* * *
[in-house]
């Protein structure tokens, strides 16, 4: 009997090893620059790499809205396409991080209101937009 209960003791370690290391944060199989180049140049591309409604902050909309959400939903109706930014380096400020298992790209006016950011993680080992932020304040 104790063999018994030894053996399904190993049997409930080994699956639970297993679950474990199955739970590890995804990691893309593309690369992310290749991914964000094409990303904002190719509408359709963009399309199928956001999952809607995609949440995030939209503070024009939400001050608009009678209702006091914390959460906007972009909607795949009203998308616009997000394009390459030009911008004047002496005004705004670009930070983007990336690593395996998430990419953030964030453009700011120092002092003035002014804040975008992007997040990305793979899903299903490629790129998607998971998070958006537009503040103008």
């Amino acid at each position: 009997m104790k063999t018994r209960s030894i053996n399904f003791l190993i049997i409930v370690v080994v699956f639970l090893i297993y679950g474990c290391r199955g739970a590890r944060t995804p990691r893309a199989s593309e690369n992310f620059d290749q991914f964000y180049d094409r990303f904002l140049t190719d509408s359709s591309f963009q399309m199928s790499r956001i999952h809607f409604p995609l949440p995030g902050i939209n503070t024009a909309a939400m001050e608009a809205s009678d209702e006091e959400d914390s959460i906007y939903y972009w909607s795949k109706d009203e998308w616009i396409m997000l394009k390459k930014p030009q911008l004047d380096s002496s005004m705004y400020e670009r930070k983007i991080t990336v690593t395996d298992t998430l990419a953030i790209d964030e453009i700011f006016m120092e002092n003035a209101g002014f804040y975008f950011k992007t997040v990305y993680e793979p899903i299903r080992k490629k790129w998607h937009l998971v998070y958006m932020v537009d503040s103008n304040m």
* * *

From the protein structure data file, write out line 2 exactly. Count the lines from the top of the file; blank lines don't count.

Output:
């Protein structure tokens, strides 16, 4: 009997090893620059790499809205396409991080209101937009 209960003791370690290391944060199989180049140049591309409604902050909309959400939903109706930014380096400020298992790209006016950011993680080992932020304040 104790063999018994030894053996399904190993049997409930080994699956639970297993679950474990199955739970590890995804990691893309593309690369992310290749991914964000094409990303904002190719509408359709963009399309199928956001999952809607995609949440995030939209503070024009939400001050608009009678209702006091914390959460906007972009909607795949009203998308616009997000394009390459030009911008004047002496005004705004670009930070983007990336690593395996998430990419953030964030453009700011120092002092003035002014804040975008992007997040990305793979899903299903490629790129998607998971998070958006537009503040103008």